The Practice
Pro Se

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In Rod They Bash

The Warden's Witness Chair Of Pain. Alan's right. He does have a strong case. Deputy Warden X explains that he was in charge of the investigation into Bowman's death. Alan: "You spoke with the defendant." Deputy Warden X says yes, he did talk to Ray. Alan: "What, if anything, did he say?" Cue Ray bounding to his feet like a kid on Christmas: "Objection. Hearsay." Alan argues that this is admissible hearsay, as a declaration against interest. The judge overrules Ray. Deputy Warden X continues, "He said he stabbed Bowman a couple of hours after lights out." Alan holds up an evidence bag: "Recognize this?" Helen has snuck into the courtroom to "observe." Hell, if I could observe Hunky D.A., I sure would. Ahem, right, yes -- Deputy Warden X does, in fact, recognize the contents of the bag; it's the murder weapon. It's a filed-down toothbrush, which turns into a makeshift knife. "You checked it for prints?" Deputy Warden X replies that yes, they did check it for prints and that yes, McMurphy's prints were on the toothbrush. Alan: "Did he say what, if anything, Mr. Bowman was doing at the time he stabbed him?" Yes. He said Bowman was sleeping.

Ray starts his cross-examination. He says, "When I talked to you back at your office, I looked real scared, I was shaking and crying." Only he doesn't really get to finish his question, because Hunky D.A. is all over him for hearsay. And when Ray points out that Alan used hearsay, Hunky throws so much legal terminology at the poor fellow that he's totally lost. The judge sustains. Ray: "So I'm not allowed to say what happened?" Odo: "You're not the witness. The objection is sustained." Alan sits down and tries not to look smug, but he does look smug, almost too smug for his own damn good.

The Hunky D.A. House Of Pain. It must be lunchtime, because he and Helen are sharing a meal. Only no one has touched his or her food. Perhaps it's plastic. Because Helen isn't real. Alan: "Every question he asks helps my case. He's still in his jumpsuit, for God's sake. He might as well wear a sign that says, 'Convict me.'" Helen crosses her arms over the bony expanse that is her chest and warns Hunky D.A. to be careful. "Why?" Because she thinks that Ray is smarter than Alan's giving him credit for. Hunky D.A.: "What am I missing?" Oh, can we not get through a single scene without the ridiculous music cuing up and causing my temporal lobe massive amounts of pain? Blah the jury sees a man who is not being defended, blah guy who doesn't know the law blah. Blah let him win a few, blah ease off the objections blah. Alan: "Do you really think I'm in a fight here?" Helen: "From what I saw, yes." She advises him to be careful, because their office has lost cases to pro se defenses before. Alan just sits there and looks at Helen, his hair jauntily curling over one tiny corner of his forehead, his eyes locked in confusion, his chin perfect. Ah, Hunky D.A., what would we do without you?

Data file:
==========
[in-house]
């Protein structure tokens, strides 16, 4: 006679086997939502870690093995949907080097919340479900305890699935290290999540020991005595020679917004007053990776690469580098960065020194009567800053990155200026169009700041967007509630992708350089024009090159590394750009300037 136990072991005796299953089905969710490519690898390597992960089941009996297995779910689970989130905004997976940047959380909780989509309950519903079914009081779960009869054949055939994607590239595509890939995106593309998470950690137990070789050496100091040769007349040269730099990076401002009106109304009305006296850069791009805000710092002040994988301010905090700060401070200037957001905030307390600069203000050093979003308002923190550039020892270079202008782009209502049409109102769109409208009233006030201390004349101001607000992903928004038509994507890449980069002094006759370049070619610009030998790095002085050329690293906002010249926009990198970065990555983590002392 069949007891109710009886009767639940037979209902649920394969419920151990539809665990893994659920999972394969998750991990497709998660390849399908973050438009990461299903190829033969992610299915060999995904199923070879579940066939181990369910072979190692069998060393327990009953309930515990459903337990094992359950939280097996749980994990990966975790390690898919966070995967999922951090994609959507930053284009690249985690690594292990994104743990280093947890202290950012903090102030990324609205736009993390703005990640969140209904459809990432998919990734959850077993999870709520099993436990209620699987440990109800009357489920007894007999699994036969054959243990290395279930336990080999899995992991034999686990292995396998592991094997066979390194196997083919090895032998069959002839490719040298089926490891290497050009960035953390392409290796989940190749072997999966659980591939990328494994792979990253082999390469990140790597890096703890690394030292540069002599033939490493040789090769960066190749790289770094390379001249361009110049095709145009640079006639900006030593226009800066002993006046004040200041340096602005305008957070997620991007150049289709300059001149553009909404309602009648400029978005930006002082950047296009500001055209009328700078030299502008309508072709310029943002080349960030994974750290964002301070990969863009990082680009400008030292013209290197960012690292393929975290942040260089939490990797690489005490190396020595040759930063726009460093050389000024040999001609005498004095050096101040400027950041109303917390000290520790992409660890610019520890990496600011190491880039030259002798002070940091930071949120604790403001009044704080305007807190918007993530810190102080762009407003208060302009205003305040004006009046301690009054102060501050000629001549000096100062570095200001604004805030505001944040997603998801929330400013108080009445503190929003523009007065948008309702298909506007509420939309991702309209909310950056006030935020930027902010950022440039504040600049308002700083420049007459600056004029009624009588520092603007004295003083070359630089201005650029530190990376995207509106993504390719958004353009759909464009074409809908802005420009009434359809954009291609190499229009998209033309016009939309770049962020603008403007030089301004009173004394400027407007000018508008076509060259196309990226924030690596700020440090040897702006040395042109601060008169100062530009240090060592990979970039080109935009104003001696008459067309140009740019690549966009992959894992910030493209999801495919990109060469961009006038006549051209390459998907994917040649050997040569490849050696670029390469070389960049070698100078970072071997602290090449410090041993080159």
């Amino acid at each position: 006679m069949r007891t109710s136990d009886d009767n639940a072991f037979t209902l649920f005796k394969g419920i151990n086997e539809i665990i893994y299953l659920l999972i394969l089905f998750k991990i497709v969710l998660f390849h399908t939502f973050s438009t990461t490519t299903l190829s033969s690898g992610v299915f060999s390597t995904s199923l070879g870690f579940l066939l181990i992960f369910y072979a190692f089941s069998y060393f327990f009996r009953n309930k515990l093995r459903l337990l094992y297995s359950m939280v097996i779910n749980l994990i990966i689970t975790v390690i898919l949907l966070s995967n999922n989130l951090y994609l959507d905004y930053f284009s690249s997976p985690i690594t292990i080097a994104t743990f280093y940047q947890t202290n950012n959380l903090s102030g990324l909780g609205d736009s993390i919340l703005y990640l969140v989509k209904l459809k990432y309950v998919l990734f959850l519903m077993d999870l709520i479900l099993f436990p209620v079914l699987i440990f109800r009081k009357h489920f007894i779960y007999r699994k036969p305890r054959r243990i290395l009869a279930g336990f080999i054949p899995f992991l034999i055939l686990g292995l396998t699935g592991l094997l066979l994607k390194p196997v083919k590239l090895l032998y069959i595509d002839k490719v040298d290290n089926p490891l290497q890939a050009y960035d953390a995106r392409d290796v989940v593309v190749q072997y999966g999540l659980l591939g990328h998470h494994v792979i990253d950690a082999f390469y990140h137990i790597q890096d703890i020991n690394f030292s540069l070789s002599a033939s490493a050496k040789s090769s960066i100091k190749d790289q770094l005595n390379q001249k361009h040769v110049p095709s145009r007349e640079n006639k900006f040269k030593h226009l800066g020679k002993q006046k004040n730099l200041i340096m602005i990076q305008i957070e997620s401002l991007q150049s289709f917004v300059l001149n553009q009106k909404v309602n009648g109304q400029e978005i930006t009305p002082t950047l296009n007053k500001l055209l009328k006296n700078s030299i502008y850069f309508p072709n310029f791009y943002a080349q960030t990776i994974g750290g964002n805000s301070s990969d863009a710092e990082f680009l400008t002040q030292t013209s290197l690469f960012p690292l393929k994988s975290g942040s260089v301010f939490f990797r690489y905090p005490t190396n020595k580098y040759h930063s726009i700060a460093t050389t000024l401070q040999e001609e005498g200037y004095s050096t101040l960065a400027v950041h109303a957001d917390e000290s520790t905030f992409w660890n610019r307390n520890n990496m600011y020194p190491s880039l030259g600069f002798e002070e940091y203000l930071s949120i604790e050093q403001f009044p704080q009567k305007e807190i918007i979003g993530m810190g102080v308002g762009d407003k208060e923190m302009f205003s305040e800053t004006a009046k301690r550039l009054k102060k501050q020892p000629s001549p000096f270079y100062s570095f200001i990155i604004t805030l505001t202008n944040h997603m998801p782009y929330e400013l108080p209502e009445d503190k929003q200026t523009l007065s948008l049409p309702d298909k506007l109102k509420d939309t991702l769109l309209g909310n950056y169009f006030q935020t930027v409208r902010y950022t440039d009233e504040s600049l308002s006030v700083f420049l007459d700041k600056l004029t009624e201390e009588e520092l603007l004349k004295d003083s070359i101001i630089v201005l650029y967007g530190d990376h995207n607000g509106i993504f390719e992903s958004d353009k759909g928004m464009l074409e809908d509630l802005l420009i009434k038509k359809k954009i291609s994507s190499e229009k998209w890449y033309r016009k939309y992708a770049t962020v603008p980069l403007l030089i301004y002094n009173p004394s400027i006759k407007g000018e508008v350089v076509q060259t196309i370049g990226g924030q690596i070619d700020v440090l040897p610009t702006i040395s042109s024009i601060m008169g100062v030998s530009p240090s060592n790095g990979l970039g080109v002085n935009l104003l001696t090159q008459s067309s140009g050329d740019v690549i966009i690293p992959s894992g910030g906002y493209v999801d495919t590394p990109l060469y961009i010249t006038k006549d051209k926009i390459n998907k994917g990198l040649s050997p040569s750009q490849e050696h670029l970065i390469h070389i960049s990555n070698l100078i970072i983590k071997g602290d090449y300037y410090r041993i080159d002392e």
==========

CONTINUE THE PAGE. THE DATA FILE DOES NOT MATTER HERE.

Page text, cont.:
The Client Room Of Lunch Fun. At least Ray is eating his damn food. Ellenor, well, she's pacing. And yelling. And worrying. "Are you going to testify?" Oh, and did Lucy ever show up with those textbooks, has Ray really even consulted case law? Honestly? It's so silly. Ray hasn't decided yet. "Well, if you don't testify, how do you intend to prove that you acted out of necessity?" Ray keeps on eating. Ellenor: "Look, if I think this defense is a lie, I have to tell the judge." They bicker. Blah idiot blah. Ray: "You want to be helpful. You get me this guy. He's testifying downstairs." He passes her a piece of paper. She wants to know why Ray is doing what he's doing. And no, she doesn't mean why is he eating his lunch like it's his first meal after spending a month or two on a desert island. Ray quips, "Trial prep's really important." Ellie sits down beside him at the table. "You know what I mean!" Then she whines. Blah Ray used to trust her, blah when she said plead, blah he would plead blah. Ray turns to her. This cues The Lawyer Feeling Sorry For Herself Blues. "Did I let you down? What's changed?" Ray takes a deep breath. Apparently, it's not Ellenor. More time in prison would mean a death sentence, and not from the death penalty. Ellenor: "Then why did you kill him?" Ray throws down some stereotypes about being in prison, which I'm sure have a basis in reality -- it can't be a walk in the park, state prison -- but come on, how often have we heard that guys get killed over a pack of smokes? Honestly, at least put some effort into the story, writers. Yawn. Ray simply can't take it anymore. The longer the trial lasts, the less time he has to be in prison. Ellenor: "You killed him over cigarettes." Ray: "I said if." Then he happily carries on eating his tasty non-prison-issue lunch.

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The Practice

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